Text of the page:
Mat Williams

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Recent posts by Mat Williams

Thanks for that Michael,

I think there are enough experienced developers and enough doc on JEE, ORM, etc for that to not be a large issue.

I guess that reading between the lines it sounds like the book will be helpful, as I guess from what you have said that it goes into depth on Seam and assumes that people will know most of the surrounding concepts.

Cool thanks

I think Management has put a copy on order

Hi Michael and Thomas,

How timely, your book is. I recently started on a new project that is using Seam and Facelets with EJB3 and Hibernate.

My question is what is the target audience of your book?

The project I am on has a range of skill levels, from new Graduates to people with 10+ years exp. I know that there are a few people on the team that have been awaiting your book, what can we expect to be covered? and will there be something for all of us - from new beginners throught to Senior Architects?

Hi ya,

Well I found the answer
It turns out that the code was getting a handle on one of the jar files that the application uses (avet-db.jar) and was trying to unzip the jar onto the remote machine, this was a simple way of deploying the resources in the jar file onto the remote machine.

This was possible in Java Web Start 1.5.x as the application was able to look inside the Java Web Start cache and get a file handle to a jar file in the cache. In Java Web Start 1.6.x this is no longer possible the file handle is invalid as you are no longer allowed to look inside the cache and get a file handle to a jar there.

So the answer - well the code will need to change so that the application gets the ClassLoader and uses that to get all the resources in the jar file, and then persist them to disk (ClassLoader.getResource() then save it to disk). I am also looking at the possibility of having only 1 file in the jar file that is zipped - I then persist the file to disk and unzip it there - this is a bit messy but it means that if more resources are added to the jar file later properties do not need to be changed so that the resources are obtained from the jar (using ClassLoader.getResource()) and then saved to disk.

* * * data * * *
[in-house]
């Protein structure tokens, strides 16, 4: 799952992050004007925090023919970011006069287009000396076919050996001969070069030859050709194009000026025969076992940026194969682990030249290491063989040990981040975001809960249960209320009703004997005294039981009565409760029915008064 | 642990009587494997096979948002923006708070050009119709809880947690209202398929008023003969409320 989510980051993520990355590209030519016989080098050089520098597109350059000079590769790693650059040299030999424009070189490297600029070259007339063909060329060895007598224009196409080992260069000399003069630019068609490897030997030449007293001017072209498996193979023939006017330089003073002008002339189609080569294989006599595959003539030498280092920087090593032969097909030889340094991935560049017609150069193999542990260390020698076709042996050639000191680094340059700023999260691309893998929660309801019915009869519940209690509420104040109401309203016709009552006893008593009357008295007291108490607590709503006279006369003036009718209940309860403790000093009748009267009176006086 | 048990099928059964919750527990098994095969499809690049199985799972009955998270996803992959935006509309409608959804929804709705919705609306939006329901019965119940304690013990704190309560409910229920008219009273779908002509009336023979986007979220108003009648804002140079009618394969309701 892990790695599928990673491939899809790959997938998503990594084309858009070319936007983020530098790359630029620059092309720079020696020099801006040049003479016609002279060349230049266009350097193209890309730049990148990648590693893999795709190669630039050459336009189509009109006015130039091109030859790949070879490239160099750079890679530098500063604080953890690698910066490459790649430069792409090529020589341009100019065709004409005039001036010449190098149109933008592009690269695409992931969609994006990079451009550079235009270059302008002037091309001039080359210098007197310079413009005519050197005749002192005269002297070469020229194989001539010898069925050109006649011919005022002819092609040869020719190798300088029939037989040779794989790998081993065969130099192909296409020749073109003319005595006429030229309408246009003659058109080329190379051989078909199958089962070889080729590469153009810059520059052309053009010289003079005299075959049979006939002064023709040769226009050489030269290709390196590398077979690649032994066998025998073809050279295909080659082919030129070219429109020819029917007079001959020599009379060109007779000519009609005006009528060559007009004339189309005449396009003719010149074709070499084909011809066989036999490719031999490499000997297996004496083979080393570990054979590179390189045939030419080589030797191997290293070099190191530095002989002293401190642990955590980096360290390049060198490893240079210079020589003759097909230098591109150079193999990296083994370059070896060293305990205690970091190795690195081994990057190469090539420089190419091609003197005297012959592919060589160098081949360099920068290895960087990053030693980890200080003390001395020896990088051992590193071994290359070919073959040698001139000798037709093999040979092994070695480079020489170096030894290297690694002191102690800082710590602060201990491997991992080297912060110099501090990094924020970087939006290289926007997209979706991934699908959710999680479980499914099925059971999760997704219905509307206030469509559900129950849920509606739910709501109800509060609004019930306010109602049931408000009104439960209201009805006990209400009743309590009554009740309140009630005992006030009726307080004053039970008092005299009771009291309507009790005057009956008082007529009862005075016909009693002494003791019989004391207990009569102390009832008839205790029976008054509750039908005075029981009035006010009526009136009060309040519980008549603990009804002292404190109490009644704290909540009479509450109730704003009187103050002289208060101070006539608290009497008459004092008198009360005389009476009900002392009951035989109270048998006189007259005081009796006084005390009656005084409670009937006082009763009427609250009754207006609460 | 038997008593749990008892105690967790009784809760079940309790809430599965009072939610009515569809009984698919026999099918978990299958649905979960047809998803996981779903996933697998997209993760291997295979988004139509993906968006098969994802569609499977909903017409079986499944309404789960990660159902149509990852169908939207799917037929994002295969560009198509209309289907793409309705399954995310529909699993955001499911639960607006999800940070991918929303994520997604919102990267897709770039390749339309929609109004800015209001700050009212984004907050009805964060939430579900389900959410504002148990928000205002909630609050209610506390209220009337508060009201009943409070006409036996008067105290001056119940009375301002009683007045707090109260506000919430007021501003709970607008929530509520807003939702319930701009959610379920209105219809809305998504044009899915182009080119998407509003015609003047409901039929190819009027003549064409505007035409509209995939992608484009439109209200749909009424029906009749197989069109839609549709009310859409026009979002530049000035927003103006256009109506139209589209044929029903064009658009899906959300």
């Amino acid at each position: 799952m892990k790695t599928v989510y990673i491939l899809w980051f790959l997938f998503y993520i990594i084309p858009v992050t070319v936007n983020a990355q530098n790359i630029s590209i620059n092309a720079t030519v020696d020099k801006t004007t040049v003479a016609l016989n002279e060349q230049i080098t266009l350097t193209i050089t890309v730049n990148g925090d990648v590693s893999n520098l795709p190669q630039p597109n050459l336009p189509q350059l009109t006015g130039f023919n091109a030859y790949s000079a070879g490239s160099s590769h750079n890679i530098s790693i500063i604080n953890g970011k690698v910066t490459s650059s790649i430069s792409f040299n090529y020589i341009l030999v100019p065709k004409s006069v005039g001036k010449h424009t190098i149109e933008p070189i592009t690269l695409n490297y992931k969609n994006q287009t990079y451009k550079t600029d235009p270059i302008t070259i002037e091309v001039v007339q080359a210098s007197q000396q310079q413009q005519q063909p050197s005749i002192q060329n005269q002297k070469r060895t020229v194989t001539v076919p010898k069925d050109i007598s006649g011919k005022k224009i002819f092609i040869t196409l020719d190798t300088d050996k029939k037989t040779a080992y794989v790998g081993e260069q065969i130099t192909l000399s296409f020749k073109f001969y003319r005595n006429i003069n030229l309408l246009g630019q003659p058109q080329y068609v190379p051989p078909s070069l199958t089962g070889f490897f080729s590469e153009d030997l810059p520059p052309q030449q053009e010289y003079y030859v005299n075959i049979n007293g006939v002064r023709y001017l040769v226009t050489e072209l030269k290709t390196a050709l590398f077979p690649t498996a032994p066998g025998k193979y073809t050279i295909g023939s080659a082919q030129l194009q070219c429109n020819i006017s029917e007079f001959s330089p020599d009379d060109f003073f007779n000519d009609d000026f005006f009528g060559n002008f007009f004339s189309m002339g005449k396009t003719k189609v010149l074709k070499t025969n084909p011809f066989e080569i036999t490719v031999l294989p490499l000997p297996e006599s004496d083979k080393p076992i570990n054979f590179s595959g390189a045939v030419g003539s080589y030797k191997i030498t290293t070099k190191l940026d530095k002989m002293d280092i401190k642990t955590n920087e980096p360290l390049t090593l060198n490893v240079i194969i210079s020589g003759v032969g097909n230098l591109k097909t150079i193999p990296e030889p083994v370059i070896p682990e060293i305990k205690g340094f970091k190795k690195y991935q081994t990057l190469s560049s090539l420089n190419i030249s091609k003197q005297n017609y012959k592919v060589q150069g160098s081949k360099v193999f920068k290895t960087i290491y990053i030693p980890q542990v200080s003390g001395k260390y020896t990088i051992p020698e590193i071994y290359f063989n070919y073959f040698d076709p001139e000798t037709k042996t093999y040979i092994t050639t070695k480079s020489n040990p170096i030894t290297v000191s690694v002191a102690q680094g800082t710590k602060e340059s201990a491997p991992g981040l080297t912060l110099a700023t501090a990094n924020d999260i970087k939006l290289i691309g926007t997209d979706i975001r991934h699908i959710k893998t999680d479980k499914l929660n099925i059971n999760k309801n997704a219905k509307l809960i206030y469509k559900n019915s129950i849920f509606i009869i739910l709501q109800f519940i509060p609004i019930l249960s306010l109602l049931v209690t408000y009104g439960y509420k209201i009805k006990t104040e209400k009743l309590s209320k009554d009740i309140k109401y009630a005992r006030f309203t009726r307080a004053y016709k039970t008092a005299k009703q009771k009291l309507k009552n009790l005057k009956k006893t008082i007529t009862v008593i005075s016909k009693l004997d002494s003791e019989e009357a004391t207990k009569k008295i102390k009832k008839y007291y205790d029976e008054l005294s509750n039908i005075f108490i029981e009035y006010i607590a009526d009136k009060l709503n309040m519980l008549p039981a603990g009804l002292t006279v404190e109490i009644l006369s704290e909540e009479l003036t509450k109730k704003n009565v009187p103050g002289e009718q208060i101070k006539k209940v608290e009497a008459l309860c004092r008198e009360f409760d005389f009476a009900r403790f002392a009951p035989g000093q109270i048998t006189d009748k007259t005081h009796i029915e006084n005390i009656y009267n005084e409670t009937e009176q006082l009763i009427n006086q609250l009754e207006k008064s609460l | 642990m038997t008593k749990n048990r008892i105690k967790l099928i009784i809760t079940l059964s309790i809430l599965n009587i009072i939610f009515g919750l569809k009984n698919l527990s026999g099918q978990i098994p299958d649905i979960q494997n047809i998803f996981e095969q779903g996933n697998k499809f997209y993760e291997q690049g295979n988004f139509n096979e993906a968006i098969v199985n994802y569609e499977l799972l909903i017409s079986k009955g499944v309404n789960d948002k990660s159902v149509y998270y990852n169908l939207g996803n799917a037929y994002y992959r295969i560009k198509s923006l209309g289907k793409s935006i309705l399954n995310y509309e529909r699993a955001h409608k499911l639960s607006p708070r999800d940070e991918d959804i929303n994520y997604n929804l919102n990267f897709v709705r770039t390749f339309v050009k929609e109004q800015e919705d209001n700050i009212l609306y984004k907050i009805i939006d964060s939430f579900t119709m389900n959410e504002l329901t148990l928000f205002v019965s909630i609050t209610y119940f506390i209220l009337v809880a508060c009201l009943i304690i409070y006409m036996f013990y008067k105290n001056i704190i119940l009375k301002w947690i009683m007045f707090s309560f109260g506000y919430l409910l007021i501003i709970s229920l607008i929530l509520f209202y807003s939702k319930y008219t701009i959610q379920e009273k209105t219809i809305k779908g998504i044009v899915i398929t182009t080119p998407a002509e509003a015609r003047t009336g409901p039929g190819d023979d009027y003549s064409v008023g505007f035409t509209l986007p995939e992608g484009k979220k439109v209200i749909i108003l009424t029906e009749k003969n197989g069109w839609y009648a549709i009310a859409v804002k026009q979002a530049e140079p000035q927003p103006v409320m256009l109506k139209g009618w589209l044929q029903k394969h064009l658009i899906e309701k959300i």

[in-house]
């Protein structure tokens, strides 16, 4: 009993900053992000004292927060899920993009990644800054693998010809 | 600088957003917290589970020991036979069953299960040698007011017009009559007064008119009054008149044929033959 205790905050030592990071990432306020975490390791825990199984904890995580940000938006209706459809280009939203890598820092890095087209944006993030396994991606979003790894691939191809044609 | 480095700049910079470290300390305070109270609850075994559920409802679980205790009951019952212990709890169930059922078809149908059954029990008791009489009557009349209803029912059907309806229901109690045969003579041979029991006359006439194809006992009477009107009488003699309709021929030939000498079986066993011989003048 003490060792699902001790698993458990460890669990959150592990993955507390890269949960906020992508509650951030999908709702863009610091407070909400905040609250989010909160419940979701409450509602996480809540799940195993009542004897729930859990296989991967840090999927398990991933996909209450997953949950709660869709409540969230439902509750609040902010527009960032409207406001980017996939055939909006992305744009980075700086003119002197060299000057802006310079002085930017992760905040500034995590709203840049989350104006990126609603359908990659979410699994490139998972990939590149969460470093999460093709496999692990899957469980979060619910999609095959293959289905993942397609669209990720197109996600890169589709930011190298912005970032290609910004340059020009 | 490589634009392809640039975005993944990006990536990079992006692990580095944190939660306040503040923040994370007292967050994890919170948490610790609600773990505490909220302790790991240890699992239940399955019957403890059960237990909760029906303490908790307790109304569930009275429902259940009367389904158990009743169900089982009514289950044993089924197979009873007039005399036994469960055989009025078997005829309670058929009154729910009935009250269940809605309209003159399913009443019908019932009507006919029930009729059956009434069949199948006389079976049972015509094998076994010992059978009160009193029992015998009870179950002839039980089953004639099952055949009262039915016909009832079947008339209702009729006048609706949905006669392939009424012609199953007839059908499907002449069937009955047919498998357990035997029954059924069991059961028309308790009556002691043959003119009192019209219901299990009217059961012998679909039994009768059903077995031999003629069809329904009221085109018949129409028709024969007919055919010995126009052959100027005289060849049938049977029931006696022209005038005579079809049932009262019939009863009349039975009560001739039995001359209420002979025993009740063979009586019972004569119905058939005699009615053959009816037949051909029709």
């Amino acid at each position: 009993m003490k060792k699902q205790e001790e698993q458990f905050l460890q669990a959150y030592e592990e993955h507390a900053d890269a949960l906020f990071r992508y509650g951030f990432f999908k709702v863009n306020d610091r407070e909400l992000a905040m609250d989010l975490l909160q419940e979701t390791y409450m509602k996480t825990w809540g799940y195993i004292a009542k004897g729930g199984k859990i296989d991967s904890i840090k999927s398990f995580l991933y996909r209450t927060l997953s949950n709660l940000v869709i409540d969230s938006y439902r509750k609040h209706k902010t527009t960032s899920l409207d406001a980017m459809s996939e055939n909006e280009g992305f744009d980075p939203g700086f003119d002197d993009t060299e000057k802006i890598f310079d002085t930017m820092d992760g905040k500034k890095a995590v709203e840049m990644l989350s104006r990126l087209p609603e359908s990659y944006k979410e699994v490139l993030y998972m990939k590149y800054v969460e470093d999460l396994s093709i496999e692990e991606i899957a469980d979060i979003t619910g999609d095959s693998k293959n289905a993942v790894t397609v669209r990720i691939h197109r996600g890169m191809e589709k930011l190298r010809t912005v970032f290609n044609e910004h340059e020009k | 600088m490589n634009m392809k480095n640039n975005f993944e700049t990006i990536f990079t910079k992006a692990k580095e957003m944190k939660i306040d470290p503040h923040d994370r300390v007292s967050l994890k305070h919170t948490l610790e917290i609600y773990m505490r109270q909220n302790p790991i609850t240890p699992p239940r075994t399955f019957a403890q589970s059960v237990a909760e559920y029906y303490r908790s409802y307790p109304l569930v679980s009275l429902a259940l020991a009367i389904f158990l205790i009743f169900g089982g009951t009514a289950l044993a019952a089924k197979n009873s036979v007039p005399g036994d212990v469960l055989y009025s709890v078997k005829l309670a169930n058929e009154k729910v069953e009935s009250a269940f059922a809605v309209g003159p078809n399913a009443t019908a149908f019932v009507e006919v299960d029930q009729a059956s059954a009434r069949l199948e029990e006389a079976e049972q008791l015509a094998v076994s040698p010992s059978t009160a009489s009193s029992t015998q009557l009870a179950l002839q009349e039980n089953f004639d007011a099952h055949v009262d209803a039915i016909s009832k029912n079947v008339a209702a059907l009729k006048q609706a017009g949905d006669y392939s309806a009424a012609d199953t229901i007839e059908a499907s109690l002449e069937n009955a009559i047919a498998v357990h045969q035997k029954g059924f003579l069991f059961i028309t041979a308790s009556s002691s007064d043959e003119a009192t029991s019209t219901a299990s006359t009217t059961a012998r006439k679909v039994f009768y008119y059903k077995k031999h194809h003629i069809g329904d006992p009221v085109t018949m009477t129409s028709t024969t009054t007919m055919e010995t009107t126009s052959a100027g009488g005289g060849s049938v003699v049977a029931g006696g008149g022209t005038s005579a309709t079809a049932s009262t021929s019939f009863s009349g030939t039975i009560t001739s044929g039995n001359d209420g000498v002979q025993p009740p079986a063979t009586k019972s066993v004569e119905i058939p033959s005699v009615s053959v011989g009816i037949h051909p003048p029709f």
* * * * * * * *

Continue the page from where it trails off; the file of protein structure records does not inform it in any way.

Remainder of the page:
17 years ago
Option C and D are identical
I was assuming (maybe incorrectly) that one was just a typo.

Hi Saurabh,

Yes it is possible that a session is not invalicdated if the container is shutdown and then restarted. I have done this on Tomcat, infact if memory serves correctly its the standard behaviour on tomcat.

For example create a servlet/jsp that saves something into the HttpSession. then another that displays what was saved in the HttpSession

Point your browser at the first one, wait till the page comes up, then shut the server down, and restart it. Then point your browser at the second page.

I have done this with tomcat and had what was save into the session displayed on the page. The simple reason is that Sessions are serialised to the file system and then reloaded from the filesystem on a new request. Tomcat does not clear its cache of session data when restarted so its still there.


I do not believe that ejbPassivate is called prior to ejbRemove, or after it is called. I have not found anything in the spec that says ejbPassivate is called either, for any type of bean (Stateful, Statless, Entity, CMT, BMT, BMP, or CMP). I dont think it would make sense for the container to invoke ejbPassivate before or after ejbRemove either - certainly not after!! So I think the answer should be False (B).

Please feel free to correct me if I am wrong, as I am not an expert on EJB.


firstly look at the scea books page.

Personally I used
* Sun Certified Enterprise Architect for J2EE Technology by Mark Cade and Simon Roberts
* UML Distilled Third Edition by Martin Fowler
* Design Patterns by Erich Gamma, et al
* Core J2EE Patterns: Best Practices and Design Strategies, Second Edition by Deepak Alur et al

Out of the 4 I used the Cade and Roberts book a lot, the Martin Fowler book a bit, the Erich Gamma et al book a bit and the Deepak Alur et al book hardly at all.

I already had a copy of the last 3 books, if I did not then I probably would not have bought them just for the exam.